1. Health

The Cruise Ship Connection

By Linda Bren - FDA Consumer - Page 3

By

Updated March 10, 2004

CDC investigators believe that most of the recent norovirus infections on cruise ships were spread person-to-person through hand-to-mouth activity. "We suspect that people are probably coming on board with the virus," says Dave Forney, chief of the CDC's Vessel Sanitation Program. "On a cruise ship, people are out and about in very public areas, and so we have this depositing of the virus on various surfaces that then would be easily picked up by others."

Forney advises cruisers who are ill to avoid contact with other individuals and to report to the ship's medical facility. Unfortunately, many of them don't want to be told to stay in their cabins, adds Forney, so passengers spreading the virus around the ship are contributing to the ongoing problem.

Outbreaks on cruise ships have gained media attention, but an estimated 60 percent to 80 percent of all outbreaks of severe gastroenteritis occur on land, says the CDC. Norovirus infection is the most common cause of non-bacterial gastrointestinal illness in the United States; about 23 million cases of severe gastroenteritis a year are due to noroviruses. Noroviruses may be found in areas where people congregate together for days at a time, such as in schools, hotels, camps, nursing homes, and hospitals. Gastroenteritis is not a reportable illness in the United States except on cruise ships, so the public may be more aware of the shipboard incidences, says Forney.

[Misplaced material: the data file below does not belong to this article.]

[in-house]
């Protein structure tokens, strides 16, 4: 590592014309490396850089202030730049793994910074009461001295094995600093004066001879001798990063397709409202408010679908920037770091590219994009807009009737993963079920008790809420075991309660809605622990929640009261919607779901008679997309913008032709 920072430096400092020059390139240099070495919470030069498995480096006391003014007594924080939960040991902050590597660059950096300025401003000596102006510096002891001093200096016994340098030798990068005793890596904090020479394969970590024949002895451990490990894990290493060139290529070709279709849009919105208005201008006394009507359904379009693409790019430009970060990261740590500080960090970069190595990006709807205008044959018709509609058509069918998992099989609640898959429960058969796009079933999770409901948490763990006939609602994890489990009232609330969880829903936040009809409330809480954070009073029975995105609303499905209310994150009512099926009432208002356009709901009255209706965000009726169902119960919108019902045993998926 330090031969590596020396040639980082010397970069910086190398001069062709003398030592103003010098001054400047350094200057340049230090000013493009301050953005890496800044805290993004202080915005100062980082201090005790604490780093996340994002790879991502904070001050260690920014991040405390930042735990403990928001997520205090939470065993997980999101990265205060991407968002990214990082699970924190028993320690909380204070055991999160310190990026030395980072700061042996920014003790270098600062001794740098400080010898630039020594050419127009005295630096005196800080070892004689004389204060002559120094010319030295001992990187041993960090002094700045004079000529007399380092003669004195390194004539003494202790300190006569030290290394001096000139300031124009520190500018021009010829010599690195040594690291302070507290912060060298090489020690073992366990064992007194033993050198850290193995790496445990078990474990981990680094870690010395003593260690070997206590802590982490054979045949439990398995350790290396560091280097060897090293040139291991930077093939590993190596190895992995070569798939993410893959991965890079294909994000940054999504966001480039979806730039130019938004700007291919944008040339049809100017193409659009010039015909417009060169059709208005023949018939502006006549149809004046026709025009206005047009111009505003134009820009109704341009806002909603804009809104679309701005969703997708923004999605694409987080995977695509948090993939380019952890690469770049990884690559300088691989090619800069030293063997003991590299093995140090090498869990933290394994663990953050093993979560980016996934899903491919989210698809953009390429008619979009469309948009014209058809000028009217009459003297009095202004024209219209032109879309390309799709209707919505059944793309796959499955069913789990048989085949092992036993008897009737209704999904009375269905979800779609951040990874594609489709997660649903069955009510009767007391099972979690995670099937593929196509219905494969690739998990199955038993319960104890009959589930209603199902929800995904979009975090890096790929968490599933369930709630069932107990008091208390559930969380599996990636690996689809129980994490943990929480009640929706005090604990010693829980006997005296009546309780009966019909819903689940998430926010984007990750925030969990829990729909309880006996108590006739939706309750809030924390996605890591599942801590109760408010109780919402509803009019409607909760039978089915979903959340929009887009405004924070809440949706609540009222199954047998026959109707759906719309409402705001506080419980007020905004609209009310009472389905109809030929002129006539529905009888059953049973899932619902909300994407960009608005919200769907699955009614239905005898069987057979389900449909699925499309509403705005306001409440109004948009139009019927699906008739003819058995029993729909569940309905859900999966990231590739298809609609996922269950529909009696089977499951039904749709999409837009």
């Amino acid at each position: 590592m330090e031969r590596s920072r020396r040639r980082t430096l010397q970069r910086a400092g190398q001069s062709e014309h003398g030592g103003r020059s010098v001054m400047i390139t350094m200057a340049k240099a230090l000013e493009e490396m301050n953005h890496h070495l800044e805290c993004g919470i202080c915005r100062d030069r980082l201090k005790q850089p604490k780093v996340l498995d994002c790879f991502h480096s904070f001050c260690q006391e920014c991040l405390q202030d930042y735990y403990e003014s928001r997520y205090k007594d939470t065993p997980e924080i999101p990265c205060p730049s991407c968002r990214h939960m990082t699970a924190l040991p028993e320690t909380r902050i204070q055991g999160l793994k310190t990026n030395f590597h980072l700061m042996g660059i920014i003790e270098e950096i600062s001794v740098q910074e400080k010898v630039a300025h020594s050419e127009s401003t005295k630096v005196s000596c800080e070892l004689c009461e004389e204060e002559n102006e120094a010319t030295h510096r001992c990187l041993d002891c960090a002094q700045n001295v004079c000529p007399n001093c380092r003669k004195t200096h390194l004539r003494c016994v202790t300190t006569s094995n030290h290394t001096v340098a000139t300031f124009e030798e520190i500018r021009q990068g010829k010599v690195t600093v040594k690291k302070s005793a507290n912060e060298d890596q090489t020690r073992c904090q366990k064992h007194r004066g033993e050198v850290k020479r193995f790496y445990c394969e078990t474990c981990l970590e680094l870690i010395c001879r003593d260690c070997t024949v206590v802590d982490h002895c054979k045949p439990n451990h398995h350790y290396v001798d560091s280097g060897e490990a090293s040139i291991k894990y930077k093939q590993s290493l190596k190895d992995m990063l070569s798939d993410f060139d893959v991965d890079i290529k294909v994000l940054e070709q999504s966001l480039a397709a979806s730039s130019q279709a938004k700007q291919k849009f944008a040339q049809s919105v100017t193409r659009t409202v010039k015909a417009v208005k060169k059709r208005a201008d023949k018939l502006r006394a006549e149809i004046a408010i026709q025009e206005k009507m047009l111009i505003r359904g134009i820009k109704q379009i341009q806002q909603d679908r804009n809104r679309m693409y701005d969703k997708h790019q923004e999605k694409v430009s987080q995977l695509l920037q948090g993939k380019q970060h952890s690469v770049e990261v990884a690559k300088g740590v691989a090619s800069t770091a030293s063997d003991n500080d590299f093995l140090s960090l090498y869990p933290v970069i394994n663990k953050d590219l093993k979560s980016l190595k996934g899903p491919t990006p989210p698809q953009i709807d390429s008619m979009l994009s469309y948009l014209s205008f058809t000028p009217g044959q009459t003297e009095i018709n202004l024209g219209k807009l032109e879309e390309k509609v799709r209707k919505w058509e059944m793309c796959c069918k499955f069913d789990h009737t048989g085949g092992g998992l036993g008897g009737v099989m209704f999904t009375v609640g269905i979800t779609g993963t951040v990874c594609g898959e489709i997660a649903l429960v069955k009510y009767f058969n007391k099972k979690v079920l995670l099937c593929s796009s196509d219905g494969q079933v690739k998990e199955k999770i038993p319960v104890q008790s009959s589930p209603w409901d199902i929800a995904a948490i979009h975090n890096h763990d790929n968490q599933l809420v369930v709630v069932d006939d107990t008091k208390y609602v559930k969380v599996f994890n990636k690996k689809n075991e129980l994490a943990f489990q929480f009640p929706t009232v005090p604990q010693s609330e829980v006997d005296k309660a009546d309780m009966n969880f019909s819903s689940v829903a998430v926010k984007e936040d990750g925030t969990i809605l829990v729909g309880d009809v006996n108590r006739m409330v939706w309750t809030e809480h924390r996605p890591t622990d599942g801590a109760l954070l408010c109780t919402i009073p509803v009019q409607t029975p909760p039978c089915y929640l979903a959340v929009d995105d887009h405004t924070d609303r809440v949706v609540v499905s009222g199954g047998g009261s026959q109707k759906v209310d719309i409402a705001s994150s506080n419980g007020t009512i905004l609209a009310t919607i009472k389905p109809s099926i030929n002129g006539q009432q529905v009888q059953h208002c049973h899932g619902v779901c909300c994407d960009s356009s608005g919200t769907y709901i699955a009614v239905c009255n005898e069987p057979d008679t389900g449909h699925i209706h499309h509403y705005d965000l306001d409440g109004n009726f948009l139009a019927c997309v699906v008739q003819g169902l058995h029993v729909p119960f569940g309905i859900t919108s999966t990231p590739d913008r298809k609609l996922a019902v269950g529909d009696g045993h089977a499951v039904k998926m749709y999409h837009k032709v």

By law, cruise ships that enter a U.S. port from a foreign port are required to report to the CDC, 24 hours prior to arrival, the number of passengers and crew on board who go to the ship's medical facility with gastrointestinal illness, even if the number is zero, says Forney. Having 3 percent or more of either passengers or crew reported with a gastrointestinal illness is considered an outbreak and cause for investigation.

Travelers shouldn't shun cruises, says Forney. "It is perfectly safe to go on cruise ships. The standard by which they are held for sanitation is the highest in the world." Extensive cleaning and disinfecting were carried out on ships immediately following reports of illness, Forney adds. And cruise lines continue to scrub and sanitize public areas of their ships, especially frequently touched surfaces such as handrails, elevator buttons, and even poker chips.

  1. About.com
  2. Health
  3. Senior Health

©2014 About.com. All rights reserved.

We comply with the HONcode standard
for trustworthy health
information: verify here.